Meat and Global Warming

I am having a tough time wrapping my head around this study’s finding that grass-fed beef carries a greater carbon footprint than that from feedlots.

“It’s related to the much higher volumes of feed throughput and associated methane and nitrous-oxide [GHG] emissions.” He added that most pastures were highly managed, and subject to “periodic renovations and also fertilization.” Finally, with grass-fed cattle “there is also a high [grass] trampling rate. So the actual land area that you need to maintain magnifies that [GHG] difference,” Pelletier said.

I asked Shannon Hayes, a farmer, author of The Grassfed Gourmet and someone who’s readily offered meat advice in the past, about this.


She’s a farmer and an advocate, and not impressed with the argument. She’ll be on travel for a few weeks, but offered a first take.

Thanks for sending this along.  i will have to look through the article
more thoroughly and construct a proper response on my website, but it
looks to me like propaganda.  Increasingly, as grassfed meat gains more
market acceptance, I’ve seen more of this.

Grassfed cattle do have higher methane production.  That is because, when
they have a natural diet (not grain), it is higher in roughage.  A grain
diet unnaturally suppresses enteric fermentation in the animal’s rumen.
That’s why they don’t burp as much.  It is also suspected that the
unnatural supression of the enteric fermentation process reduces the
nutritional value of the meat.  But that’s another story.

Dr. Rita Schenck at the Institute for Environmental Research and Education
studied the net impact of grassfed cattle and determined that, because of
the carbon sequestration, even with the increased burping and farting,
there is still a net reduction in carbon emissions at the end of the day.
See my article posted at grassfedcooking.com titled Methane Production in
Grassfed Livestock for more guidance.

In this story segment you sent, one problem I see is that Pimmental was
comparing cattle to cattle, but I can’t tell if he/she was considering the
full impact of the whole feed production process.  He only considered what
the cows ate, then what burped and farted – he did not consider the
ecological issues surrounding HOW that food was produced.  A lot more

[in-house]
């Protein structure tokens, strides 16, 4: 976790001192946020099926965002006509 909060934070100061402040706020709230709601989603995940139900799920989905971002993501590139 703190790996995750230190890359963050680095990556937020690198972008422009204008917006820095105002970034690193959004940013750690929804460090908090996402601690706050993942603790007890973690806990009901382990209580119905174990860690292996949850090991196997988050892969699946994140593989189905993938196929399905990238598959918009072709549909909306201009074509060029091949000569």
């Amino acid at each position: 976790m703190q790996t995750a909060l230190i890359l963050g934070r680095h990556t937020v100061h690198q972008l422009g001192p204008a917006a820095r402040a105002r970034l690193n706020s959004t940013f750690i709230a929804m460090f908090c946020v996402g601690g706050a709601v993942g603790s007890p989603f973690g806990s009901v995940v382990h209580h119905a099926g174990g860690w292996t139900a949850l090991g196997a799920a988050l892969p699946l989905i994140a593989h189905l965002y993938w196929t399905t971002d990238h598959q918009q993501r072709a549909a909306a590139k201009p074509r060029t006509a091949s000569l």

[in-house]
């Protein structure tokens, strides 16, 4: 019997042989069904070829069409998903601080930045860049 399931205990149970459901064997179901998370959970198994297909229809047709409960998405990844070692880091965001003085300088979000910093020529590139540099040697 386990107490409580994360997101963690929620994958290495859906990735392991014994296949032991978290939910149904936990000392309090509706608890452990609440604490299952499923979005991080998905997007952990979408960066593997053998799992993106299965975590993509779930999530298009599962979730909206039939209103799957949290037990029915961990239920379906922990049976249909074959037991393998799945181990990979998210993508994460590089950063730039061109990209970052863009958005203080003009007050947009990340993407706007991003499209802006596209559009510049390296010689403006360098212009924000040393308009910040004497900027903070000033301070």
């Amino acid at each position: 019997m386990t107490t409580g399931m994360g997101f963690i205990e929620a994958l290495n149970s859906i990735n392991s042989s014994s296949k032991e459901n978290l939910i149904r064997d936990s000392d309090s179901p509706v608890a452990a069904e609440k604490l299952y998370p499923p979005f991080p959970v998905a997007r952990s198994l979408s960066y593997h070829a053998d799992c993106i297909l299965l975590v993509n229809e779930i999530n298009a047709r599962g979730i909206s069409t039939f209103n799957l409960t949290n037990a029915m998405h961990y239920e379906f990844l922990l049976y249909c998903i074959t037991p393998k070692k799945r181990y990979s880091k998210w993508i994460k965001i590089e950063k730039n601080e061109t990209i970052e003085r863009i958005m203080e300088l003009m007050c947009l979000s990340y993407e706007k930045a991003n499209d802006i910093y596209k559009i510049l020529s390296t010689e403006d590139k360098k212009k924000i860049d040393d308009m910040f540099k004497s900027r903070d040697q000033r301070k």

fossil fuel(and therefore carbon emissions) is required to grow the grain,
fertilize and spray it, harvest it and transport it, than is required to
to grow grass in place, then have the animals walk over it and eat it —
EVEN if the grasses were sprayed with fertilizers.  For the record, I know
of NO farmer who is worth his salt who would spray fertilizers on his
pastures.  If he or she is doing their job and managing the pastures
correctly, then the cattle are restoring nutrients to the soil, and the
use of fertilizer would be a waste of money.  Also, when the pastures are
managed correctly, they come back stronger and stronger, AND better able
to sequester more carbon.  Pelletier does not mention carbon sequestration
in the section you sent me.

As for trampling the grasses, that sounds just plain silly to me.  This
“scientist” doesn’t seem to have walked in a real pasture managed by a
real farmer.  I don’t even know what she or he is implying with this.  The
statement is very vague. In fact, the hoof action across the soil (in
properly managed, not OVER GRAZED pastures) helps to build soil fertility,
as well as helps the ground to capture more water, which increases our
clean ground water supply, reduces run-off, and increases the land’s
resiliance to drought….making it far more stable in a global climate
change scenario.

All in all, this sounds pretty suspect to me.   One other point I’d like
to make is that I do take issue with the singular, reductionist view of
considering ecological issues simply in terms of “carbon emissions.”  I
agree that they are bad, but isolating our environmental concerns down to
one single variable is dangerous thinking.  Bio-diversity must be
considered, as well as the pollution of our air, soils and water by so
many other chemicals.  Soil erosion is a serious issue.  Food security
with minimal reliance on fossil fuels is also a critically important
issue.  When you look at all these things as the big picture, the choice
of grass-fed over grainfed is a no-brainer.  The only way to try to keep
the conventional ag business looking halfway decent in the public eye is
to narrow the issue down to a cow burp, and as the entire argument above
outlines, that technique is highly suspect.

Shannon

(Hat tip: NYT’s Bitten blog)

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Author: Scott

I am a married father of two. I graduated from Rock Bridge High School and then Mizzou before spending six years in the Washington, D.C. area. We returned to Columbia, Missouri in 2006.

2 thoughts

  1. It’s always good to know that burping and farting play such a prominent role in scientific discussions about our planet.

  2. So, even though I am a vegetarian, I want to weigh in here. This study sounds pretty silly to me. Part of the problem is that the study only takes into account carbon and other greenhouse gases, not all the pollution from feedlots, you know all that “animal waste” that is stored into ponds and seeps into the water supply. But even without taking that into account, I still have my doubts about the study. I have no problem with meat eating, I just personally do not do it, but to say that thousands of cows shoved in a building, eat an unnatural diet, and whose wastes end up as pollution not fertilizer due to their excessive concentrations and all the junk that is in their manure due to their diets is better for the environment than cows who have free range and eat grass just sounds crazy even on face value!

    Alright, sorry about that, rant over.

    Great post by the way.

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